MULLER, Mary Ann
A new biography of Müller, Mary Anne appears in the Dictionary of New Zealand Biography on this site.
Mary Ann Muller, née Wilson, was born in England in 1820, but little is known about her parentage, education, or early life. In 1842, in London, she married James Whitney Griffiths and about 1849, when her husband died, she decided to emigrate to New Zealand. She came out in the Pekin with her two small sons, arriving at Nelson in January 1850. She taught at Nelson for two years. On 5 December 1851, at Christ's Church, Nelson, she married Stephen Lunn Muller (1814–91), a surgeon whom she had met on the Pekin. For some years before coming to New Zealand she had been impressed by the extent of legal discrimination against women. In Nelson she became acquainted with many of the influential political men of the day and frequently discussed women's rights with them. Some of these, notably Domett, Stafford, Fox, and Saunders, were sympathetic, but others, like Monro and her husband, strongly disapproved of her ideas. Because her husband was a member of the Nelson Provincial Council and Resident Magistrate, she was unable to expound her ideas publicly; however, she found a welcome ally in Charles Elliott, editor of the Nelson Examiner, who arranged for her to publish anonymous contributions in his paper. At the same time she lobbied her political friends and in 1860 had the satisfaction of seeing some of her views incorporated in the Married Women's Property Act. In 1869 she published, under the nom de plume “Femina”, An Appeal to the Men of New Zealand. This pamphlet created considerable interest both in New Zealand and abroad and drew an encouraging letter from John Stuart Mill. About the same time she began a useful correspondence on women's rights with Clementia Taylor, the secretary of the London Emancipation Society. In New Zealand the Married Women's Property Act of 1870 gave expression to many of her ideas.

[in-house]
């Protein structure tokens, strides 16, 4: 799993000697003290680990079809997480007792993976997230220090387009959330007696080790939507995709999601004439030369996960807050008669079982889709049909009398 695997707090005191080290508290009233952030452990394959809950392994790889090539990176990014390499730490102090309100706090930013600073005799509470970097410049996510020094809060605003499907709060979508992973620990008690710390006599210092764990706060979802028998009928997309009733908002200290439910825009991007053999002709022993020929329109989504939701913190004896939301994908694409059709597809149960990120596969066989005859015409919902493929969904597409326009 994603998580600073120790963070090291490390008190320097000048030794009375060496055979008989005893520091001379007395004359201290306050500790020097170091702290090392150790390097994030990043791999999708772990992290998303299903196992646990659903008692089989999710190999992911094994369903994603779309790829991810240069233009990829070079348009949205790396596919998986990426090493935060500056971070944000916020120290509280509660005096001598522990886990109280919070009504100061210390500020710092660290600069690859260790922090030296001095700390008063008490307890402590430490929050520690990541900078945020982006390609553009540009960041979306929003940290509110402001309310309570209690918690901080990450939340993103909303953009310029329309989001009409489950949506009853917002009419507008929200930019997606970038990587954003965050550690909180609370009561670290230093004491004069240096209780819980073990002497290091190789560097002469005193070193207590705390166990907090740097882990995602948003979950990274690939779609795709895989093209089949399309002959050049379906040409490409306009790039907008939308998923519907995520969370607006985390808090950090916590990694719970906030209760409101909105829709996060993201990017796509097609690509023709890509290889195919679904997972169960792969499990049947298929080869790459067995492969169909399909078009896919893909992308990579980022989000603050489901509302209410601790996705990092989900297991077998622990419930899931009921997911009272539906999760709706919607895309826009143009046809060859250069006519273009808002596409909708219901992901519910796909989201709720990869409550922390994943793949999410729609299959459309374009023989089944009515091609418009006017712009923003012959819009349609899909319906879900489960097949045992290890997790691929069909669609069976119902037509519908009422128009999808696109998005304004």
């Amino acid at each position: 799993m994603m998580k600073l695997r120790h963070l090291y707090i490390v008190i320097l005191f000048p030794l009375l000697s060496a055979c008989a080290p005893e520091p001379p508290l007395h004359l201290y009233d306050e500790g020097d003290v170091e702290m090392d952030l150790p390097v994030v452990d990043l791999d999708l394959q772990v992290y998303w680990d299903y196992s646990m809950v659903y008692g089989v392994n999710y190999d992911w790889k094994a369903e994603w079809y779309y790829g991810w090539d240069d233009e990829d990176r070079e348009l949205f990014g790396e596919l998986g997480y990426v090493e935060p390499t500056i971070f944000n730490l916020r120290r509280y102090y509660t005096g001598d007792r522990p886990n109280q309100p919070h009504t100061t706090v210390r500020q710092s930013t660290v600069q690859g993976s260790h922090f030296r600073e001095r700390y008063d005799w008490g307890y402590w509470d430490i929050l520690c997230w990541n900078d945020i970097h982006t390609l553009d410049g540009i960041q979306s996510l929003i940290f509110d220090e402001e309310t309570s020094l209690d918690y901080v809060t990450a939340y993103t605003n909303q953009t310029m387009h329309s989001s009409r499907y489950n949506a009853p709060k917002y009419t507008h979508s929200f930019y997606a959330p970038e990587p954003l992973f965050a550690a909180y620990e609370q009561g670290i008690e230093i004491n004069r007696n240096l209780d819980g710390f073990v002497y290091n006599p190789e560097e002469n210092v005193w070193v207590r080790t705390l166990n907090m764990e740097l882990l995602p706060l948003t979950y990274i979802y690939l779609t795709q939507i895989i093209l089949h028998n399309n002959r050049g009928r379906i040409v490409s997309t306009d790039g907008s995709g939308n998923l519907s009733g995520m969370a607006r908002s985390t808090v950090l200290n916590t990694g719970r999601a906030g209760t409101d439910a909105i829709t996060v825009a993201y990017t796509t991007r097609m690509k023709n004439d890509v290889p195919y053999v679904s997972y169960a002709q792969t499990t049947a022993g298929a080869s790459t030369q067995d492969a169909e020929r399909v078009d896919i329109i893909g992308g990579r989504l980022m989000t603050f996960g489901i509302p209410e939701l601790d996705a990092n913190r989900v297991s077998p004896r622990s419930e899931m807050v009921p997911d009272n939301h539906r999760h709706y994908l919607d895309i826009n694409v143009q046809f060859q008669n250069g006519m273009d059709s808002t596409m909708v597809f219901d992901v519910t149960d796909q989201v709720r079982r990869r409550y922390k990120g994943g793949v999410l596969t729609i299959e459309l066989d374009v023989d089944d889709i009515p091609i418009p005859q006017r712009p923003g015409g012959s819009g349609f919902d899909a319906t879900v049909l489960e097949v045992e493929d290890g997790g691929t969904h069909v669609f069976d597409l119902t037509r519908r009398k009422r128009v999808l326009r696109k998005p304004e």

Although unable to campaign openly in the women's cause, Mary Ann Muller exerted considerable influence to create a climate of opinion favourable to women's rights and, in particular, towards the Women's Suffrage movement. In this respect she anticipated the movement's activities by at least 30 years. For many years her political activities were not widely known and it was not until December 1898, when a notice appeared in the White Ribbon, that the knowledge became public. After her second husband's death Mary Ann Muller lived at Old Amersfoort, Blenheim, where she died on 18 July 1901.
by Bernard John Foster, M.A., Research Officer, Department of Internal Affairs, Wellington.
- Outlines of the Women's Franchise Movement in New Zealand, Smith, W. S. (1905).